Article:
WordPress is the most popular self‐hosted
website software in use today. It is available as an open source project, licensed under the GPL, and

is built largely on top of the MySQL database and PHP programming language. Any server envi-
ronment that supports that simple combination can run WordPress, making it remarkably portable

as well as simple to install and operate. You don’t need to be a systems administrator, developer,
HTML expert, or design aesthete to use WordPress. On the other hand, because WordPress has
been developed using a powerful set of Internet standard platforms, it can be extended and tailored
for a wide variety of applications. WordPress is the publishing mechanism underneath millions of
individual blog voices and the engine that powers high‐volume, high‐profi le sites such as CNN’s
websites and blogs. It was designed for anyone comfortable navigating a browser, but is accessible to
web designers and developers as well.
Given that range of applications and capabilities, it can prove hard to know where to start if you
want to make use of the power of WordPress for your specifi c purposes. Should you fi rst study the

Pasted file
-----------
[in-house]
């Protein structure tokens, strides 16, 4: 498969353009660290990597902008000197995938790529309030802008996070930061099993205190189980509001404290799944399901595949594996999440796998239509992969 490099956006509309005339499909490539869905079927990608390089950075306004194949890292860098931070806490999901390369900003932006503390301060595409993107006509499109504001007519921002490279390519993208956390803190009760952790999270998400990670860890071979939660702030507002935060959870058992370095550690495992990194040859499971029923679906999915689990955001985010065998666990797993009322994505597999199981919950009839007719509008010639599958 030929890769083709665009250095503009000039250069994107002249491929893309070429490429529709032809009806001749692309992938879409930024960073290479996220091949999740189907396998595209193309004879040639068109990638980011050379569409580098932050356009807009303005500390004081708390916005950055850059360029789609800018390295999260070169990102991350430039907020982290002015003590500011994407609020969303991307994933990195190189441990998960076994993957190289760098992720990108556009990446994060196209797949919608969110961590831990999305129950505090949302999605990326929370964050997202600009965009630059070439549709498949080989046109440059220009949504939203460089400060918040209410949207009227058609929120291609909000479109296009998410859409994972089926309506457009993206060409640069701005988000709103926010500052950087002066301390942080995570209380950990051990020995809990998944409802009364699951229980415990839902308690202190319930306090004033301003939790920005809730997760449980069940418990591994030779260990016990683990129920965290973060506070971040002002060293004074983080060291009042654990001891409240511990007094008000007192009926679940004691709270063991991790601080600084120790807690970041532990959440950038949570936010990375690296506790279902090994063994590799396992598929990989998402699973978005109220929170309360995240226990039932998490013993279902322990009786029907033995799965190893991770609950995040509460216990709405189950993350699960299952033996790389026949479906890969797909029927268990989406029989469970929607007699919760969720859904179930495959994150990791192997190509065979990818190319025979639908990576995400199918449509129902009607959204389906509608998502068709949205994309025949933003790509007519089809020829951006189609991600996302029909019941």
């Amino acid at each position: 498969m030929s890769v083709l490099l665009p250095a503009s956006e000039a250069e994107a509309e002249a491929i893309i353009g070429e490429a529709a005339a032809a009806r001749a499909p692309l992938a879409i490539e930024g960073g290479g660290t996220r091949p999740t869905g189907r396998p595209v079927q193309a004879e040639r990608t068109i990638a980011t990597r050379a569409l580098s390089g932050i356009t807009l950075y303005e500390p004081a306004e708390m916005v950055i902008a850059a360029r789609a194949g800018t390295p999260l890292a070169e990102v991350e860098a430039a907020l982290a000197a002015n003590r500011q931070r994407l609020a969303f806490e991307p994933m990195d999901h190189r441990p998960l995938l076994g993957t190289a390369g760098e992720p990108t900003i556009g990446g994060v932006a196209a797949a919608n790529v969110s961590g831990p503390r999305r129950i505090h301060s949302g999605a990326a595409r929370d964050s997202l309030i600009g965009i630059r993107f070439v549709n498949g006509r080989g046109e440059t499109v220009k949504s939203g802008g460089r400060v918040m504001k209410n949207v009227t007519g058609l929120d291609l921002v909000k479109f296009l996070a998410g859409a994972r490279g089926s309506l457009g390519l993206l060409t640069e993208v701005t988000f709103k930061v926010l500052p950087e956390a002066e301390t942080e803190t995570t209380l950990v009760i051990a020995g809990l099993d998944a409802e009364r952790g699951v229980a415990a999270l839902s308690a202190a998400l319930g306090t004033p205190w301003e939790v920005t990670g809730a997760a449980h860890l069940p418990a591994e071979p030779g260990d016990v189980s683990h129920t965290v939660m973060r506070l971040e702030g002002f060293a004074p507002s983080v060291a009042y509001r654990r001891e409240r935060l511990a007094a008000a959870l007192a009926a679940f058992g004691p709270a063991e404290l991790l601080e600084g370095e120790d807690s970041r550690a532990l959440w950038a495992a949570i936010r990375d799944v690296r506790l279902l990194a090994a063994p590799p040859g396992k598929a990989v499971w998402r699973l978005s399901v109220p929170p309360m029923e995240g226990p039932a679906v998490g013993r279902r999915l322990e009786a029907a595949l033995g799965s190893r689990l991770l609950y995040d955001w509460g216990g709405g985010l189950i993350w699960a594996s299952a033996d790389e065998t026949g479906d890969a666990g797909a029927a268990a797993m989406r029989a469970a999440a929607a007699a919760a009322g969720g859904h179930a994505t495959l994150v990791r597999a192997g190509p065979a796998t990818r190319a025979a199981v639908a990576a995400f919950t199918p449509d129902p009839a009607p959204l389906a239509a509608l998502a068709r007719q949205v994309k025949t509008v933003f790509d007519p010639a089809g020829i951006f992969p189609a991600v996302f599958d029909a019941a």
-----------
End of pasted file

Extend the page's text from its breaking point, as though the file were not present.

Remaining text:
database models and relationships of content and metadata, or the presentation mechanics that gen-
erate the HTML output? This book was designed for readers to develop a knowledge of WordPress

from the inside out, focusing on the internal structure and fl ow of the core code as well as the data
model on which that code operates. Knowing how something works often makes you more adept
at working with it, extending it, or fi xing it when it breaks. Just as a race car driver benefi ts from
a fundamental knowledge of combustion engines, aerodynamics, and the mechanics of automobile
suspension, someone driving WordPress through its full dynamic range will be signifi cantly more
adept once acquainted with the underlying software physics.

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